102 years ago a sea battle took place that marked the beginning of modern naval warfare. Taking place in Hampton Roads near Norfolk, Virginia, the battle between the ironclad warships USS Monitor and CSS Virginia heralded a new era: an era during which warships were made of steel and propulsion came from steam.
The Stevenson Public History Program recently visited the Mariners’ Museum in Newport News, Virginia, the home of the salvaged USS Monitor. An extensive collection of artifacts is displayed through the exhibits in the museum that deal with the development of ironclads, the history of the two ships, a detailed account of the sea battle, as well as the raising of the USS Monitor.
What’s absolutely wonderful about this museum is the multiple opportunities it provides for visitors to engage with the subject. Even going to the bathroom is an opportunity to learn about life at sea. In the mens room one is greeted with a wall poster devoted to explaining how sailors historically cared for their bodily functions while at sea.
A visit to the “head” becomes a personalized learning opportunity:
Using every opportunity to educate the public.
One exhibit displays a recreated interior of the USS Monitor’s turret interior as it appeared when it was raised.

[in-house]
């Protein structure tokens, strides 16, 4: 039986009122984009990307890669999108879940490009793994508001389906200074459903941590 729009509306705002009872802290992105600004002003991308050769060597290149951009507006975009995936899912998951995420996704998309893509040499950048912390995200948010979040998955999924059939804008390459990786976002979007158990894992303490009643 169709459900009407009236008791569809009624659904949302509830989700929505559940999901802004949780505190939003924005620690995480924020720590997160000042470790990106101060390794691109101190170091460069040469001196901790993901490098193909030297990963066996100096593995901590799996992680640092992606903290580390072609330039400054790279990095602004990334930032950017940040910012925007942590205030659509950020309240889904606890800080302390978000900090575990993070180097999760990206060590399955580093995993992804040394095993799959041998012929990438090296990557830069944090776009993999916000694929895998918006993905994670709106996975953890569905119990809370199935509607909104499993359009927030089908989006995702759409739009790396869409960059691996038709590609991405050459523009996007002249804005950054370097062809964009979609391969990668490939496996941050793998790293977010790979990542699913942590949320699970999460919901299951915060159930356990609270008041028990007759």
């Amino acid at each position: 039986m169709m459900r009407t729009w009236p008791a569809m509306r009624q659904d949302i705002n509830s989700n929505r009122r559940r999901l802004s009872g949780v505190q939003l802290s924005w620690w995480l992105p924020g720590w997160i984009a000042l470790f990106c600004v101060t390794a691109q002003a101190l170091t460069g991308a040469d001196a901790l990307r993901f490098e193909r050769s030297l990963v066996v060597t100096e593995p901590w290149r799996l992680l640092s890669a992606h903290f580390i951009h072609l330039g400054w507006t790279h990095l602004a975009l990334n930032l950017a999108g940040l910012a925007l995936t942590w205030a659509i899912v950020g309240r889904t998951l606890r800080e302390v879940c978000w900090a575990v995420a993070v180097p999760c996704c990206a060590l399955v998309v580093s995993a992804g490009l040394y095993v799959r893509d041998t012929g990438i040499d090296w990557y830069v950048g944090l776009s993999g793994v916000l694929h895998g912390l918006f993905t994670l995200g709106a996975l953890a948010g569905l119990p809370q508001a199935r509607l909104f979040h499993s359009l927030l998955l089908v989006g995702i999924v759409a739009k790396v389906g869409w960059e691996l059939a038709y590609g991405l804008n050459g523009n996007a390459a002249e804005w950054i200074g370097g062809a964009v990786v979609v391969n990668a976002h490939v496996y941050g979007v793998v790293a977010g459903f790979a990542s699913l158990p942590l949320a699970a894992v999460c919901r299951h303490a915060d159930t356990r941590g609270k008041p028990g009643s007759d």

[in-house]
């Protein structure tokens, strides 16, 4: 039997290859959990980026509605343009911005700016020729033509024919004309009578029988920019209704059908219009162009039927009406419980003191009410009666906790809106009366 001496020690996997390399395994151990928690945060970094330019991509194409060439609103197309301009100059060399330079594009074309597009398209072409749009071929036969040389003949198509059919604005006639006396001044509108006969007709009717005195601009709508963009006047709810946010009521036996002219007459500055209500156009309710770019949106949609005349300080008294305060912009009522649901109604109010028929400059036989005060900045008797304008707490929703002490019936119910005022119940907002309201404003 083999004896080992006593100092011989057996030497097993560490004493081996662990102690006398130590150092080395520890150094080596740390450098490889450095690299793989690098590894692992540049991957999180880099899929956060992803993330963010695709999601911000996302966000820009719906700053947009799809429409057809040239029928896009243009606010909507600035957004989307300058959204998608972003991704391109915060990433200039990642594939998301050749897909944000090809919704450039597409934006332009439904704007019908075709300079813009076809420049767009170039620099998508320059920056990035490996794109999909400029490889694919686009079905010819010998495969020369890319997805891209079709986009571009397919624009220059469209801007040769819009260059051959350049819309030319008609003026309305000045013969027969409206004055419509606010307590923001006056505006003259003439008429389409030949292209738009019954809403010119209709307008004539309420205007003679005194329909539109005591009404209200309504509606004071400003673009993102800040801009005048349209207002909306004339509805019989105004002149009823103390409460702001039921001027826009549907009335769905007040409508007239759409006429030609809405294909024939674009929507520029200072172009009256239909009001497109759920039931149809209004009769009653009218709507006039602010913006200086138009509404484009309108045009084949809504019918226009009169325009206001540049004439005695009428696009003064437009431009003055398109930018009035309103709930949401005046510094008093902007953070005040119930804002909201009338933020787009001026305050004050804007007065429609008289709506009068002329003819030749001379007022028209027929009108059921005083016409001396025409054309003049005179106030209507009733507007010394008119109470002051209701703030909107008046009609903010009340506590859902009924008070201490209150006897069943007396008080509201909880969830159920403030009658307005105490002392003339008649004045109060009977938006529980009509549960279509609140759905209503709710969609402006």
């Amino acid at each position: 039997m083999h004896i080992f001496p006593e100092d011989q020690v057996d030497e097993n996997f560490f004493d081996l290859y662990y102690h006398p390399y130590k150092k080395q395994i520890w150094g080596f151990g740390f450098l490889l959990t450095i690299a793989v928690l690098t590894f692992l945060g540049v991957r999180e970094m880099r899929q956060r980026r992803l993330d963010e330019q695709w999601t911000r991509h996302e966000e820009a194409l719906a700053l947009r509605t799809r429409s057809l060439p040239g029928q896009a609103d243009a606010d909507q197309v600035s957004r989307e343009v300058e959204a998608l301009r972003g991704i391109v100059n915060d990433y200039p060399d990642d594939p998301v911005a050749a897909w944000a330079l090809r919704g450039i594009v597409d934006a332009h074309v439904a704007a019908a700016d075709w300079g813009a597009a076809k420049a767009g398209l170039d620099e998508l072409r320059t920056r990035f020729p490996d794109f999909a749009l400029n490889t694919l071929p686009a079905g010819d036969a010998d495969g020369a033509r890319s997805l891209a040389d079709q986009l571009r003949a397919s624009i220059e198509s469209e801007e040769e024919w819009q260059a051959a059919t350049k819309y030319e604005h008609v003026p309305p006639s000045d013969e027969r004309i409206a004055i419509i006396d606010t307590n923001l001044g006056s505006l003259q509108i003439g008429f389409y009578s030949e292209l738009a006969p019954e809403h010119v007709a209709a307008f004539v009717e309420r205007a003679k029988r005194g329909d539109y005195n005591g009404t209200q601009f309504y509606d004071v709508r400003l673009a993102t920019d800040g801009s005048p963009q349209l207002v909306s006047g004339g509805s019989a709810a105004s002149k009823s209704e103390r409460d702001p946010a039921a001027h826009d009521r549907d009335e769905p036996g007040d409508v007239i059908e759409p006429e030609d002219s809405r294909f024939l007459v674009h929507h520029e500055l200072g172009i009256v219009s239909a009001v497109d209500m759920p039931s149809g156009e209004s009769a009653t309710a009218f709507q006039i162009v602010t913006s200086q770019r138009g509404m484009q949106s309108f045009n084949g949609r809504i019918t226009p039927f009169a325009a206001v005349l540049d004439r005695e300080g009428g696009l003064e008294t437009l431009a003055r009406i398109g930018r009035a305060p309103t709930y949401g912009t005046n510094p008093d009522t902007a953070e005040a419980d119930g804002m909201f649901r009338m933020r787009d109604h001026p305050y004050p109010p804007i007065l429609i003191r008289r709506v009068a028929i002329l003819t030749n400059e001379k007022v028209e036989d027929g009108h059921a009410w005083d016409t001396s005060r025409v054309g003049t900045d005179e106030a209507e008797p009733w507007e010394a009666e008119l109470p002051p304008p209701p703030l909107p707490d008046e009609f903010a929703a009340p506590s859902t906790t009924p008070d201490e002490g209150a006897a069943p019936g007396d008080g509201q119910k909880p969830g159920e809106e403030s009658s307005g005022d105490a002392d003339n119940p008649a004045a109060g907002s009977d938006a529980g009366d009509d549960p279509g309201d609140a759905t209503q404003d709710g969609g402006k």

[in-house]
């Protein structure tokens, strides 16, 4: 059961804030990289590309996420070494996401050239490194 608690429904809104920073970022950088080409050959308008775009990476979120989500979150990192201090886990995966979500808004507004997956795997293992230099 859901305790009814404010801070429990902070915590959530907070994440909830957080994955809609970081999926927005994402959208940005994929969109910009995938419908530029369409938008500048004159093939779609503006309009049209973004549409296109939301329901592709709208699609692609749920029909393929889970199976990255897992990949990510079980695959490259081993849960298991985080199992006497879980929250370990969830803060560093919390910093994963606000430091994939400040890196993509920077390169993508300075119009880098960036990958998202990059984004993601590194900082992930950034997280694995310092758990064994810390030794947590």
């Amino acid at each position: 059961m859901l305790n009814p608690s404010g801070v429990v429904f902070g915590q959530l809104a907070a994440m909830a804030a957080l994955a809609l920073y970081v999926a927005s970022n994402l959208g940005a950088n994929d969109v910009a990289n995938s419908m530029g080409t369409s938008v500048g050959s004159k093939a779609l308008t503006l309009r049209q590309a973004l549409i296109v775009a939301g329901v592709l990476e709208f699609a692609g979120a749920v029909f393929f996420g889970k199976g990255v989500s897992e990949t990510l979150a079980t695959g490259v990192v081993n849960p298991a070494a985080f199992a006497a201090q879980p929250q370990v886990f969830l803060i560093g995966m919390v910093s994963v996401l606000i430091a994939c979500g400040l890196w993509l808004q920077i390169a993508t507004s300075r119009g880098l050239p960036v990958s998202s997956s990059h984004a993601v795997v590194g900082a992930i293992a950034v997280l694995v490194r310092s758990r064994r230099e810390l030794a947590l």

Rusted, dirty, and encased in underwater sealife, the mock turret provides an indication of that which was once reality. Nearby, a recreation of the turret as it originally looked helps the visitor envision the interior of the turret and the purpose of the vessel.
Recreation of the turret as raised from the sea floor. Recreation of that same turret as it would have looked at the time.
After taking an hour to go through that part of the museum concerned with the USS Monitor-– we could easily have spent two hours– we opted to view the 43-minute movie “D-Day 3D: Normandy 1944” by Pascal Vuong. Narrated by Tom Brokaw, the film makes use of colorized documentary photos, CGI, battle recreations, and standard film techniques to deliver the story of the D-Day invasion(s) of Normandy in 1944. Rarely impressed by 3D films, I can tell you that this one works. Seeing historically significant photos rendered as colorized 3D images is amazing as is the CGI -based pop-up book explaining the flow of the battle as well as some of the key inanimate heroes of that battle.
If you have the opportunity to swing hy the Mariners’ Museum in Newport News, please do so. On our visit we barely scratched the surface of what is available at that venue. Having said that, the part that we saw was impressive. Plan the better part of a day to see the museum or a number of shorter visits.